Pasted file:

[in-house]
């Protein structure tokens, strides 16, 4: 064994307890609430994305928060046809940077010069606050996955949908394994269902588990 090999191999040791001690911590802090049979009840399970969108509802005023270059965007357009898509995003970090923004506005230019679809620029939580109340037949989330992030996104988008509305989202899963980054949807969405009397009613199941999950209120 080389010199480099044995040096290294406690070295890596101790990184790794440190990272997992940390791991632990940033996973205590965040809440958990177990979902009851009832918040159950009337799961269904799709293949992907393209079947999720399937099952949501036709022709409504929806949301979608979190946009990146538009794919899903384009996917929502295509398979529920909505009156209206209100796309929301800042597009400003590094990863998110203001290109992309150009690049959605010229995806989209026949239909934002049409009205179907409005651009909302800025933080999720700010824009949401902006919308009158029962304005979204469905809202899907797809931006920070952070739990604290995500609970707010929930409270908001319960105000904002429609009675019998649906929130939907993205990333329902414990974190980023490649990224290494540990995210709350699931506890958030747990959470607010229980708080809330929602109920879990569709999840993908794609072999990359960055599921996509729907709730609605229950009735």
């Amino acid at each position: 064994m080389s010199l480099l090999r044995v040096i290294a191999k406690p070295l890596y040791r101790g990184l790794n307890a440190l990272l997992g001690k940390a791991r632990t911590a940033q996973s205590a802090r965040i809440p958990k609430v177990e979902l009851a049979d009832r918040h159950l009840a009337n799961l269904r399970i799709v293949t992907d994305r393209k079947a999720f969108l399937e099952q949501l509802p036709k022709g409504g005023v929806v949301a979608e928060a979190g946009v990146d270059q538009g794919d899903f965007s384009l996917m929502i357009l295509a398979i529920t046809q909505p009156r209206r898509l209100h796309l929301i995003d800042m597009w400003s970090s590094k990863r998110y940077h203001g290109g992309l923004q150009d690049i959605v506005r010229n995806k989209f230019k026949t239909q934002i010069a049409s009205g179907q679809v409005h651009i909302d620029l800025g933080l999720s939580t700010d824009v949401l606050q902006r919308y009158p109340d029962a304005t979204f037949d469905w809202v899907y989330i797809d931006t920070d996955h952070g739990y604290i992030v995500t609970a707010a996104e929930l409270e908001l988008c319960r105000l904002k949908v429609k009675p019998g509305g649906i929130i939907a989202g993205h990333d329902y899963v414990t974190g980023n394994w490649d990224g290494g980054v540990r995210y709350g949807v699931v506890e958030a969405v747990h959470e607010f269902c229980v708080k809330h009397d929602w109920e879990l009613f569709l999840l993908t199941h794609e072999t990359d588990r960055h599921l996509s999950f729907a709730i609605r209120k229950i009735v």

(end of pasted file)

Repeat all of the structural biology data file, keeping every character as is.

[in-house]
């Protein structure tokens, strides 16, 4: 064994307890609430994305928060046809940077010069606050996955949908394994269902588990 090999191999040791001690911590802090049979009840399970969108509802005023270059965007357009898509995003970090923004506005230019679809620029939580109340037949989330992030996104988008509305989202899963980054949807969405009397009613199941999950209120 080389010199480099044995040096290294406690070295890596101790990184790794440190990272997992940390791991632990940033996973205590965040809440958990177990979902009851009832918040159950009337799961269904799709293949992907393209079947999720399937099952949501036709022709409504929806949301979608979190946009990146538009794919899903384009996917929502295509398979529920909505009156209206209100796309929301800042597009400003590094990863998110203001290109992309150009690049959605010229995806989209026949239909934002049409009205179907409005651009909302800025933080999720700010824009949401902006919308009158029962304005979204469905809202899907797809931006920070952070739990604290995500609970707010929930409270908001319960105000904002429609009675019998649906929130939907993205990333329902414990974190980023490649990224290494540990995210709350699931506890958030747990959470607010229980708080809330929602109920879990569709999840993908794609072999990359960055599921996509729907709730609605229950009735």
């Amino acid at each position: 064994m080389s010199l480099l090999r044995v040096i290294a191999k406690p070295l890596y040791r101790g990184l790794n307890a440190l990272l997992g001690k940390a791991r632990t911590a940033q996973s205590a802090r965040i809440p958990k609430v177990e979902l009851a049979d009832r918040h159950l009840a009337n799961l269904r399970i799709v293949t992907d994305r393209k079947a999720f969108l399937e099952q949501l509802p036709k022709g409504g005023v929806v949301a979608e928060a979190g946009v990146d270059q538009g794919d899903f965007s384009l996917m929502i357009l295509a398979i529920t046809q909505p009156r209206r898509l209100h796309l929301i995003d800042m597009w400003s970090s590094k990863r998110y940077h203001g290109g992309l923004q150009d690049i959605v506005r010229n995806k989209f230019k026949t239909q934002i010069a049409s009205g179907q679809v409005h651009i909302d620029l800025g933080l999720s939580t700010d824009v949401l606050q902006r919308y009158p109340d029962a304005t979204f037949d469905w809202v899907y989330i797809d931006t920070d996955h952070g739990y604290i992030v995500t609970a707010a996104e929930l409270e908001l988008c319960r105000l904002k949908v429609k009675p019998g509305g649906i929130i939907a989202g993205h990333d329902y899963v414990t974190g980023n394994w490649d990224g290494g980054v540990r995210y709350g949807v699931v506890e958030a969405v747990h959470e607010f269902c229980v708080k809330h009397d929602w109920e879990l009613f569709l999840l993908t199941h794609e072999t990359d588990r960055h599921l996509s999950f729907a709730i609605r209120k229950i009735v």